3 reasons most EHR vendors will be out of business by 2017
The crowded field of electronic health record vendors likely will be slashed to less than half by 2017, or by the implementation of Meaningful Use Stage 3--whichever comes first--according to a new Black Book Market Research report. Most vendors are likely to go out of business, merge or be acquired, according to the survey of 880 EHR consultants, analysts, managers and support team members.
The report follows up on another report released in February that called 2013 the "year of the great EHR switch" due to user dissatisfaction.
Nine in 10 respondents said that most vendors won't still be around for Meaningful Use Stage 3. That doesn't mean only the big players will survive, though. There are still more than 600 smaller vendors jockeying for a piece of the action.
"Many mid-market vendors, particularly those with niche focus on medical and surgical specialists, and alternative care delivery settings are pushing government initiatives for industry-wide innovation, connectivity and usability and gaining replacement market share," Doug Brown, managing partner of Black Book, said in an announcement.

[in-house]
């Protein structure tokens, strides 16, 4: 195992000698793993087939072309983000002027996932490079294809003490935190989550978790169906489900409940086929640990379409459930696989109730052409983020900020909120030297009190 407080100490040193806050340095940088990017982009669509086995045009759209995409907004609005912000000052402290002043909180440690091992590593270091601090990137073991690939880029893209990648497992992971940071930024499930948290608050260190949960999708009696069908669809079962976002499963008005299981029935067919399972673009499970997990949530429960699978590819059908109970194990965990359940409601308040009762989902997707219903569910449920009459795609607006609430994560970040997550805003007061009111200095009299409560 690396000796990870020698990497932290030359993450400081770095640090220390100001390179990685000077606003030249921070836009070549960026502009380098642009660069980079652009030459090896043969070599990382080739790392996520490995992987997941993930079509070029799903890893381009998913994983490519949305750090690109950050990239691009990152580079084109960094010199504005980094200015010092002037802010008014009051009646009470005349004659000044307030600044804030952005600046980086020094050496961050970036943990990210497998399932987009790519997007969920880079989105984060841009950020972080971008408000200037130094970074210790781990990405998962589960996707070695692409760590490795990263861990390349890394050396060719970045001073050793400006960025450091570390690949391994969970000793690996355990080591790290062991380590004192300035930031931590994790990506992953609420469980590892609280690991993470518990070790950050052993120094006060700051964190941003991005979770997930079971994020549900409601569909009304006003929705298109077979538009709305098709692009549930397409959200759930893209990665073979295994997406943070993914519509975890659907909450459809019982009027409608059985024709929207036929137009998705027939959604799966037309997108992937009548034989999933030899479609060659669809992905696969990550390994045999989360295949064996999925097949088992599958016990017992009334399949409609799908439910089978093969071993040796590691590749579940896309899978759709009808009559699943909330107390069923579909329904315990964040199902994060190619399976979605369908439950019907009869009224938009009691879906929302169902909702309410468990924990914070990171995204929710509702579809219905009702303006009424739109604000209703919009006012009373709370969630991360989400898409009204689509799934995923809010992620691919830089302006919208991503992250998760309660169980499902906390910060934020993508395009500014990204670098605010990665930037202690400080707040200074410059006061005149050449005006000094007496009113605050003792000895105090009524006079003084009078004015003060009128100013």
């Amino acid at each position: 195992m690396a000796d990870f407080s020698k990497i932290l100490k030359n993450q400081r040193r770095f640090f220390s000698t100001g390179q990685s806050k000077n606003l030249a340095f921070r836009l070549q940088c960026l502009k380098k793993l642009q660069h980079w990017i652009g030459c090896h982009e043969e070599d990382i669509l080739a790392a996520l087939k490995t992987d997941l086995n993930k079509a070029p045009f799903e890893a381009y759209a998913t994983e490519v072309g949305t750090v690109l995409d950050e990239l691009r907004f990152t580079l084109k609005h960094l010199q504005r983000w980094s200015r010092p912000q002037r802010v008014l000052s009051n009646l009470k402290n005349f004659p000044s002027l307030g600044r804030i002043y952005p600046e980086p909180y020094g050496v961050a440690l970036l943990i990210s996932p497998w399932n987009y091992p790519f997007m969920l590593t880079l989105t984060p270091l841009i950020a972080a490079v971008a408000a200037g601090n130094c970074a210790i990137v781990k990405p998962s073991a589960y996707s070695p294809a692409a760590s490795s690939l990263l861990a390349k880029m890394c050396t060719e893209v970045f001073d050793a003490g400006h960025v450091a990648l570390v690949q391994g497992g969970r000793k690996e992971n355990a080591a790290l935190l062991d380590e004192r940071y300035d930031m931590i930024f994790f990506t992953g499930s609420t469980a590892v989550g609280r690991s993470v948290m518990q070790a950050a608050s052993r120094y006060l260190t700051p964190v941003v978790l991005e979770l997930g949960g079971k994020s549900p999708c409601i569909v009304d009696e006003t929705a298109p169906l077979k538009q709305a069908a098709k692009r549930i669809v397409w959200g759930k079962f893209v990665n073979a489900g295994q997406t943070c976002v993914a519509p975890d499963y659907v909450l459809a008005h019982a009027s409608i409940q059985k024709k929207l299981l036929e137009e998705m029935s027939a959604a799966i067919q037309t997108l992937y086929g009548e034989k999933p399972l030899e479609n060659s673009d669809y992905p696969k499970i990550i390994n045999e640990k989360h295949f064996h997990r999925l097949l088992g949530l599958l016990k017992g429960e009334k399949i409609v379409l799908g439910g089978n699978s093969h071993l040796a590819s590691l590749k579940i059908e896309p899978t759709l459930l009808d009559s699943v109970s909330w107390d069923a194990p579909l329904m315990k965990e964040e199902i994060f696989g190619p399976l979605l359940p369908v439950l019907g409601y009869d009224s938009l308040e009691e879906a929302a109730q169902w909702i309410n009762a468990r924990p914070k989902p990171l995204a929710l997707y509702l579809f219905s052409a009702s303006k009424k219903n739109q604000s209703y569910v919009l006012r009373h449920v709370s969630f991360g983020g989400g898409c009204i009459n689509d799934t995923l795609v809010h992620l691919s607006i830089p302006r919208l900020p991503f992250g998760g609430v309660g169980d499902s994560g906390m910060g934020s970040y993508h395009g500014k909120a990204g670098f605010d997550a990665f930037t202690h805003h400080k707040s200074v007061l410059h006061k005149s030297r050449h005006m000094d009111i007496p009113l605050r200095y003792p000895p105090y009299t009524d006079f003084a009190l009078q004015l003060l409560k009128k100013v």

Well-funded, inventive small vendors that have found a specialty niche are more likely to survive than those trying to be all things to all physicians, according to 82 percent of respondents.
Among the findings:
- 88 percent cited lack of focus on usability as the main reason so many will fail
- 77 percent of vendors said that the hard costs of replacing lost clients is one of their most pressing revenue generation concerns;
- 71 percent of EHR vendor employees expect to change jobs within the industry at least two more times in the next three years.
Spurred by federal incentives, the EHR vendor market hit $20 billion in 2012, a 15 percent increase from $17.9 billion in 2011, according to Kalorama Information, which predicts a healthy increase in sales for two more years.
A KLAS report from December, however, found that more than 200 small hospitals changed or replaced EHR systems last year, often due to joining a larger organization and adopting its system.
To learn more:
- read the announcement